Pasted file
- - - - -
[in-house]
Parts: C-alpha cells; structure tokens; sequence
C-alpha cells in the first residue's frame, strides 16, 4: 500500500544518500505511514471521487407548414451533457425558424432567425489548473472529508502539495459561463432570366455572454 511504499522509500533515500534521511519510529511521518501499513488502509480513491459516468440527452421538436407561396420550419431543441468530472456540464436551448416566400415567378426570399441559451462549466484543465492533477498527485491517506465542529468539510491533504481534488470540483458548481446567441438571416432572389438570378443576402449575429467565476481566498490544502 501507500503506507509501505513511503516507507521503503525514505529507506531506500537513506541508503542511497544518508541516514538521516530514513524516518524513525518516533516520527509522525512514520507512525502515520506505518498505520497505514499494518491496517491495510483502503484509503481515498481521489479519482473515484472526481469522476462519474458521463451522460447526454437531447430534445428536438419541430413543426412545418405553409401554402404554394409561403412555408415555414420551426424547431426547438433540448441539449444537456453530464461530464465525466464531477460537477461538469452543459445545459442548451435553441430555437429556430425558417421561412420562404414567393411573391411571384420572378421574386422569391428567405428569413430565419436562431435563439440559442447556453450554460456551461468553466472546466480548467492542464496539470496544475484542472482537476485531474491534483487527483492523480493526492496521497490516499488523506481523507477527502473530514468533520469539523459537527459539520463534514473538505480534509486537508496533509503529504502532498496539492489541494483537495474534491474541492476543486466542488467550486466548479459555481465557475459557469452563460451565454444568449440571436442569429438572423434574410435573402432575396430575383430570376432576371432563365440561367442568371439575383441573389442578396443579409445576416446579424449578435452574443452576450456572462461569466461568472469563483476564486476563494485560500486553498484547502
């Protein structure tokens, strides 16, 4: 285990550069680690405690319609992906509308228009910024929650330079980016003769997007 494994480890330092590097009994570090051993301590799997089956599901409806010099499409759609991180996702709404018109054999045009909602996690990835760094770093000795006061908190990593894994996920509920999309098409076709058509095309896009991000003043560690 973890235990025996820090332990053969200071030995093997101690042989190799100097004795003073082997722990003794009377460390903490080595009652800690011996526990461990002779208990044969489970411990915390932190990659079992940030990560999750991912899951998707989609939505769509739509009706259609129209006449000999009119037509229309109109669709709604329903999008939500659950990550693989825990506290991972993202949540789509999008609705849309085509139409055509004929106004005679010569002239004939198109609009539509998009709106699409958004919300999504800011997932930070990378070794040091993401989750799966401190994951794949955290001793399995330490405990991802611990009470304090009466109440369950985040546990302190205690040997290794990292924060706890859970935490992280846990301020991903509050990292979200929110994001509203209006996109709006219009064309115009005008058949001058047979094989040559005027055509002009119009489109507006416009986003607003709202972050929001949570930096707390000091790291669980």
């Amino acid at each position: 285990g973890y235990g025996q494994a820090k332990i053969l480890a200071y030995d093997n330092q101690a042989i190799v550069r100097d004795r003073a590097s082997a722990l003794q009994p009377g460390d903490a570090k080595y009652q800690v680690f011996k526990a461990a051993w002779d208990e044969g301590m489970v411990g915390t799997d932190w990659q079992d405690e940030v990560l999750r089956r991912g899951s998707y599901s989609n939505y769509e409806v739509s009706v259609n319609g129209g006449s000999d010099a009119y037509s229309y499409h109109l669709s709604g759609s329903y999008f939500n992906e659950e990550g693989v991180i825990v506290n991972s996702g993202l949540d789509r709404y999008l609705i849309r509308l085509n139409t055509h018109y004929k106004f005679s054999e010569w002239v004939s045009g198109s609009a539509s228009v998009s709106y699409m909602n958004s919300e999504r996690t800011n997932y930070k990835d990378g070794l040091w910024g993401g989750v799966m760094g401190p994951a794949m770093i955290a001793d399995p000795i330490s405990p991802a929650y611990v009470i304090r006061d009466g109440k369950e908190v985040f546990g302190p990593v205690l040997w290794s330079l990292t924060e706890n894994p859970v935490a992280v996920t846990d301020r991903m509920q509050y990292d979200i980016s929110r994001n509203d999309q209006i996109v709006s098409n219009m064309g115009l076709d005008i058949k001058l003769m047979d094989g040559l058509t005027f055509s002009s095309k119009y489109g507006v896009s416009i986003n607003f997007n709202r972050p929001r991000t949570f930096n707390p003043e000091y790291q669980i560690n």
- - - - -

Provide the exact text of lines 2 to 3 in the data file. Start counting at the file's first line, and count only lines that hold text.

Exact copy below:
Parts: C-alpha cells; structure tokens; sequence
C-alpha cells in the first residue's frame, strides 16, 4: 500500500544518500505511514471521487407548414451533457425558424432567425489548473472529508502539495459561463432570366455572454 511504499522509500533515500534521511519510529511521518501499513488502509480513491459516468440527452421538436407561396420550419431543441468530472456540464436551448416566400415567378426570399441559451462549466484543465492533477498527485491517506465542529468539510491533504481534488470540483458548481446567441438571416432572389438570378443576402449575429467565476481566498490544502 501507500503506507509501505513511503516507507521503503525514505529507506531506500537513506541508503542511497544518508541516514538521516530514513524516518524513525518516533516520527509522525512514520507512525502515520506505518498505520497505514499494518491496517491495510483502503484509503481515498481521489479519482473515484472526481469522476462519474458521463451522460447526454437531447430534445428536438419541430413543426412545418405553409401554402404554394409561403412555408415555414420551426424547431426547438433540448441539449444537456453530464461530464465525466464531477460537477461538469452543459445545459442548451435553441430555437429556430425558417421561412420562404414567393411573391411571384420572378421574386422569391428567405428569413430565419436562431435563439440559442447556453450554460456551461468553466472546466480548467492542464496539470496544475484542472482537476485531474491534483487527483492523480493526492496521497490516499488523506481523507477527502473530514468533520469539523459537527459539520463534514473538505480534509486537508496533509503529504502532498496539492489541494483537495474534491474541492476543486466542488467550486466548479459555481465557475459557469452563460451565454444568449440571436442569429438572423434574410435573402432575396430575383430570376432576371432563365440561367442568371439575383441573389442578396443579409445576416446579424449578435452574443452576450456572462461569466461568472469563483476564486476563494485560500486553498484547502